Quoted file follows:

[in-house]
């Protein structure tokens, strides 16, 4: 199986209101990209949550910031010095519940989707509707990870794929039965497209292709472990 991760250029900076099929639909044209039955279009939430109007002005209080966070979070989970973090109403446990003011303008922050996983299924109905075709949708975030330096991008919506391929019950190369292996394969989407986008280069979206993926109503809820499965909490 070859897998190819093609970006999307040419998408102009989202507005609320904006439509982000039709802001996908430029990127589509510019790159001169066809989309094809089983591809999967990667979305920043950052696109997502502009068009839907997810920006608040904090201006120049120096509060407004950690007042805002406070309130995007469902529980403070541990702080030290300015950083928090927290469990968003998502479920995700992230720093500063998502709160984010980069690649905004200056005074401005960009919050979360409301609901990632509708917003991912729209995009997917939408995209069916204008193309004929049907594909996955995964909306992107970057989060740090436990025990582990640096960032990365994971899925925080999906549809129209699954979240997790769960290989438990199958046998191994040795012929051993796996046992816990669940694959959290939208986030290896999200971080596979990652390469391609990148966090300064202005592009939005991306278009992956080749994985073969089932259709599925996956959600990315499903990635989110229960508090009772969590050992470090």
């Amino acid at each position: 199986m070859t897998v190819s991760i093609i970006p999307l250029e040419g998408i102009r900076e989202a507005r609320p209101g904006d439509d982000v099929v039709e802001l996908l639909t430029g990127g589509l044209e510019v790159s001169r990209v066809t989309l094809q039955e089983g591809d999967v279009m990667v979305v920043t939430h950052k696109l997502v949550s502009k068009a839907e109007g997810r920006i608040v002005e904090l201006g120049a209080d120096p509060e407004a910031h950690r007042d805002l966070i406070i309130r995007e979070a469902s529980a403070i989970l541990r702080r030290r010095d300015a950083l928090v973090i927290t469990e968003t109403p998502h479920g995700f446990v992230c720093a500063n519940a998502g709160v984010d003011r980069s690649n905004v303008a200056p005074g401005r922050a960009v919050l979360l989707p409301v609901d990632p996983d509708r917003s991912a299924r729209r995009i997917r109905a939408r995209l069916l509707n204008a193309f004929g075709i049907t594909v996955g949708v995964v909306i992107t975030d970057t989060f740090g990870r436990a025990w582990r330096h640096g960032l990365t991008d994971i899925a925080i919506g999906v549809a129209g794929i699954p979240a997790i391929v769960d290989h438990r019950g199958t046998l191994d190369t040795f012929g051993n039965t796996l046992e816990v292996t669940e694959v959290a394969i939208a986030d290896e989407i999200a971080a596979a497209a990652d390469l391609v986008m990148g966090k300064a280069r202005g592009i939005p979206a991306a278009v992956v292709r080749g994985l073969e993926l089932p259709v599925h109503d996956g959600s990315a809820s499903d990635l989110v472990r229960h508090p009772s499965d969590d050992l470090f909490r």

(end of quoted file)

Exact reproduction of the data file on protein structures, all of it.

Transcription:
[in-house]
């Protein structure tokens, strides 16, 4: 199986209101990209949550910031010095519940989707509707990870794929039965497209292709472990 991760250029900076099929639909044209039955279009939430109007002005209080966070979070989970973090109403446990003011303008922050996983299924109905075709949708975030330096991008919506391929019950190369292996394969989407986008280069979206993926109503809820499965909490 070859897998190819093609970006999307040419998408102009989202507005609320904006439509982000039709802001996908430029990127589509510019790159001169066809989309094809089983591809999967990667979305920043950052696109997502502009068009839907997810920006608040904090201006120049120096509060407004950690007042805002406070309130995007469902529980403070541990702080030290300015950083928090927290469990968003998502479920995700992230720093500063998502709160984010980069690649905004200056005074401005960009919050979360409301609901990632509708917003991912729209995009997917939408995209069916204008193309004929049907594909996955995964909306992107970057989060740090436990025990582990640096960032990365994971899925925080999906549809129209699954979240997790769960290989438990199958046998191994040795012929051993796996046992816990669940694959959290939208986030290896999200971080596979990652390469391609990148966090300064202005592009939005991306278009992956080749994985073969089932259709599925996956959600990315499903990635989110229960508090009772969590050992470090």
């Amino acid at each position: 199986m070859t897998v190819s991760i093609i970006p999307l250029e040419g998408i102009r900076e989202a507005r609320p209101g904006d439509d982000v099929v039709e802001l996908l639909t430029g990127g589509l044209e510019v790159s001169r990209v066809t989309l094809q039955e089983g591809d999967v279009m990667v979305v920043t939430h950052k696109l997502v949550s502009k068009a839907e109007g997810r920006i608040v002005e904090l201006g120049a209080d120096p509060e407004a910031h950690r007042d805002l966070i406070i309130r995007e979070a469902s529980a403070i989970l541990r702080r030290r010095d300015a950083l928090v973090i927290t469990e968003t109403p998502h479920g995700f446990v992230c720093a500063n519940a998502g709160v984010d003011r980069s690649n905004v303008a200056p005074g401005r922050a960009v919050l979360l989707p409301v609901d990632p996983d509708r917003s991912a299924r729209r995009i997917r109905a939408r995209l069916l509707n204008a193309f004929g075709i049907t594909v996955g949708v995964v909306i992107t975030d970057t989060f740090g990870r436990a025990w582990r330096h640096g960032l990365t991008d994971i899925a925080i919506g999906v549809a129209g794929i699954p979240a997790i391929v769960d290989h438990r019950g199958t046998l191994d190369t040795f012929g051993n039965t796996l046992e816990v292996t669940e694959v959290a394969i939208a986030d290896e989407i999200a971080a596979a497209a990652d390469l391609v986008m990148g966090k300064a280069r202005g592009i939005p979206a991306a278009v992956v292709r080749g994985l073969e993926l089932p259709v599925h109503d996956g959600s990315a809820s499903d990635l989110v472990r229960h508090p009772s499965d969590d050992l470090f909490r």